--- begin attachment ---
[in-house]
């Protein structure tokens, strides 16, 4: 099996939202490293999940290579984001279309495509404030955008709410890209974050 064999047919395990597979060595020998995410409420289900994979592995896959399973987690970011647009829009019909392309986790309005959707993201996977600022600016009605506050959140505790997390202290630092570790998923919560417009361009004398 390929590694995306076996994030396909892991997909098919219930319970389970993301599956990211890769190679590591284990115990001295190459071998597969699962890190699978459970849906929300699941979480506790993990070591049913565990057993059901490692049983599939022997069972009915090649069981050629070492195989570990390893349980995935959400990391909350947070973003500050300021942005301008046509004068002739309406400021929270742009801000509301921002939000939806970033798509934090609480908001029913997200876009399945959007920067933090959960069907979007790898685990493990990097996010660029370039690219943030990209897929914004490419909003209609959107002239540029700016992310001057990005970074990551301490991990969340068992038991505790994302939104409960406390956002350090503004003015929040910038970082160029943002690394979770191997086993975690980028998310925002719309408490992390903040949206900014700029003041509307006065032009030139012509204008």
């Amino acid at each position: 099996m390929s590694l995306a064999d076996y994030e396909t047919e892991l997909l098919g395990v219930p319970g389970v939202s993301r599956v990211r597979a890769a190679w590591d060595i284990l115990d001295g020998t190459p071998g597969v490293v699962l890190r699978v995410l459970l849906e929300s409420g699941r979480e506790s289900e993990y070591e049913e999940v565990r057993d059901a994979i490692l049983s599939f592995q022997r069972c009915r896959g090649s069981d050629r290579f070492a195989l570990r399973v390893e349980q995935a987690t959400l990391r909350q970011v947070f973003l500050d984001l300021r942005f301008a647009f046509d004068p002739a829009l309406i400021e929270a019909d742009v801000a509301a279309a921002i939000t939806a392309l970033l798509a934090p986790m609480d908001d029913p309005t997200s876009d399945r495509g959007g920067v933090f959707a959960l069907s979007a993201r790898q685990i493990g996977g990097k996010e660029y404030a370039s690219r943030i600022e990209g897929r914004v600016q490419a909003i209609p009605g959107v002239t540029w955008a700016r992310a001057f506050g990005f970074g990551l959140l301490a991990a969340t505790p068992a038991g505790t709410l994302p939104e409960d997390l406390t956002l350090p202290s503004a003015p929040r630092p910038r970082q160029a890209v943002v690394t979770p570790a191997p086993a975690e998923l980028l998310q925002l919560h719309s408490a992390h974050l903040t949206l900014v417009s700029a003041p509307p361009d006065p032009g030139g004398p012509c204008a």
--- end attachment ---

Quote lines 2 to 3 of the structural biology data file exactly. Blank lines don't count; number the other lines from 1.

């Protein structure tokens, strides 16, 4: 099996939202490293999940290579984001279309495509404030955008709410890209974050 064999047919395990597979060595020998995410409420289900994979592995896959399973987690970011647009829009019909392309986790309005959707993201996977600022600016009605506050959140505790997390202290630092570790998923919560417009361009004398 390929590694995306076996994030396909892991997909098919219930319970389970993301599956990211890769190679590591284990115990001295190459071998597969699962890190699978459970849906929300699941979480506790993990070591049913565990057993059901490692049983599939022997069972009915090649069981050629070492195989570990390893349980995935959400990391909350947070973003500050300021942005301008046509004068002739309406400021929270742009801000509301921002939000939806970033798509934090609480908001029913997200876009399945959007920067933090959960069907979007790898685990493990990097996010660029370039690219943030990209897929914004490419909003209609959107002239540029700016992310001057990005970074990551301490991990969340068992038991505790994302939104409960406390956002350090503004003015929040910038970082160029943002690394979770191997086993975690980028998310925002719309408490992390903040949206900014700029003041509307006065032009030139012509204008």
């Amino acid at each position: 099996m390929s590694l995306a064999d076996y994030e396909t047919e892991l997909l098919g395990v219930p319970g389970v939202s993301r599956v990211r597979a890769a190679w590591d060595i284990l115990d001295g020998t190459p071998g597969v490293v699962l890190r699978v995410l459970l849906e929300s409420g699941r979480e506790s289900e993990y070591e049913e999940v565990r057993d059901a994979i490692l049983s599939f592995q022997r069972c009915r896959g090649s069981d050629r290579f070492a195989l570990r399973v390893e349980q995935a987690t959400l990391r909350q970011v947070f973003l500050d984001l300021r942005f301008a647009f046509d004068p002739a829009l309406i400021e929270a019909d742009v801000a509301a279309a921002i939000t939806a392309l970033l798509a934090p986790m609480d908001d029913p309005t997200s876009d399945r495509g959007g920067v933090f959707a959960l069907s979007a993201r790898q685990i493990g996977g990097k996010e660029y404030a370039s690219r943030i600022e990209g897929r914004v600016q490419a909003i209609p009605g959107v002239t540029w955008a700016r992310a001057f506050g990005f970074g990551l959140l301490a991990a969340t505790p068992a038991g505790t709410l994302p939104e409960d997390l406390t956002l350090p202290s503004a003015p929040r630092p910038r970082q160029a890209v943002v690394t979770p570790a191997p086993a975690e998923l980028l998310q925002l919560h719309s408490a992390h974050l903040t949206l900014v417009s700029a003041p509307p361009d006065p032009g030139g004398p012509c204008a």